The document establishes new sources of financing so that the Ministry of Health can pay the debts it maintains with private sanatoriums. It will also serve to reactivate the agreement they have so that patients in the public sector can use the therapy beds free of charge.
Isabel Chaparro, general secretary of the Paraguayan Association of Sanatoriums and Private Hospitals (APSHP), reported that they asked the Ministry of Health to pay at least 70% of the current debt (US$ 36 million). This, in order to once again house public sector patients who require hospitalizations for Covid-19.
In other words, they request the sum of just over US$25 million to reactivate the agreement.
“We are not even talking about a cancellation. To serve these patients, all companies enter into debt with our suppliers. We have to regularize our debts too. It is a chain of payments,” he stated.
The last meeting held by the association with Salud was in December. The last payment made by the health portfolio was in the second week of January. However, Chaparro could not specify the exact amount.
At the beginning of September 2020, the Ministry of Health signed an agreement with private sanatoriums through decree 4010.
With this, patients from the public sector could enter the private sector with all expenses covered by the State.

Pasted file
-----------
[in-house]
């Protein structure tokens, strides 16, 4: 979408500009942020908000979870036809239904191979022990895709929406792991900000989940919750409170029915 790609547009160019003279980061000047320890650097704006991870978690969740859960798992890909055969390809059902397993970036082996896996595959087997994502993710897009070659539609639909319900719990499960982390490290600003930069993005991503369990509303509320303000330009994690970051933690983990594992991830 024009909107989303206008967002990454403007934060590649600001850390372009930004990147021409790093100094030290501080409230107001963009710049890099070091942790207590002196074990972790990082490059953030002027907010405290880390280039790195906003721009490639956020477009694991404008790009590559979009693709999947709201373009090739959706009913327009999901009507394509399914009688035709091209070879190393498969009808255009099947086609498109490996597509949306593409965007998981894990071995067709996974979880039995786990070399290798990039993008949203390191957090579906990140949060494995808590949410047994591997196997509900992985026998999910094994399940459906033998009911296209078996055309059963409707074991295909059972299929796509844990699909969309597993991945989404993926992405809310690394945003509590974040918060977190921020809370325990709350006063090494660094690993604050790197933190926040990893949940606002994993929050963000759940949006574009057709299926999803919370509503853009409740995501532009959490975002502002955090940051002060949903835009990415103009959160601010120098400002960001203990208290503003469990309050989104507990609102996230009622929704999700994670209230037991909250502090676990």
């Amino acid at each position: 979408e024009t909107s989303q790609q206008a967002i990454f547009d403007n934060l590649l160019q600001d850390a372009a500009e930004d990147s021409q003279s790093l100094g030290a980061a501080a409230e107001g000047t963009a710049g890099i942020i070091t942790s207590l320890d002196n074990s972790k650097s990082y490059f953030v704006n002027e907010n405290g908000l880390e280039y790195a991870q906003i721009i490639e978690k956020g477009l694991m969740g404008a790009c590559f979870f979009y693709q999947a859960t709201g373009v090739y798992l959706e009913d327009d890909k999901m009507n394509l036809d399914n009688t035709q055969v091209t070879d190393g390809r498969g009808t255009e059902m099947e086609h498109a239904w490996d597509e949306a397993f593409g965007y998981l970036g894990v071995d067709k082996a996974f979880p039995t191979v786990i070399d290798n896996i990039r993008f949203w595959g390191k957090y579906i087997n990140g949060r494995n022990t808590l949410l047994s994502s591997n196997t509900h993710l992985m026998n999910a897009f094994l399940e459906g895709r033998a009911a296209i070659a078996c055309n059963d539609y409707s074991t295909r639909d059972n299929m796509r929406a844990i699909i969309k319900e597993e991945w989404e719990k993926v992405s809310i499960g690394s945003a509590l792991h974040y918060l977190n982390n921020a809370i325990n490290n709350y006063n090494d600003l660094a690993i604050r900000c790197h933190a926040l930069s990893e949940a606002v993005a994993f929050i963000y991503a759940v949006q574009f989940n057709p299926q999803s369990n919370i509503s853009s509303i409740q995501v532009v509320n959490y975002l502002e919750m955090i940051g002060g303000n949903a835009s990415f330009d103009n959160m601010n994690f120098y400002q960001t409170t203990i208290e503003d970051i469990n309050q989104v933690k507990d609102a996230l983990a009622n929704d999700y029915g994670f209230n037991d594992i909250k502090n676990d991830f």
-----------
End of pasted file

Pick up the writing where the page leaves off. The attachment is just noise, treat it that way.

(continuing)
On April 17, 2021, the Executive promulgated Law 6725, which creates the National Coverage Fund for all Covid-19 patients. On the following May 20, the Executive promulgated Law 6742, which creates the National Coverage Fund for patients hospitalized with Covid-19. The purpose of both laws was to support the financing of the first decree so that sanatoriums continue absorbing patients from the private sector.
However, the sources that established both laws did not have the necessary resources. For this reason, in September 2021, the APSHP held a press conference where they announced that the health portfolio had a debt of US$ 43 million due to the agreement.
Since then, and to date, the ministry has already paid US$7 million, reducing the debt to US$36 million in four months. However, it will have to make a new disbursement of US$ 11 million to be able to use the beds and professionals of these sanatoriums again.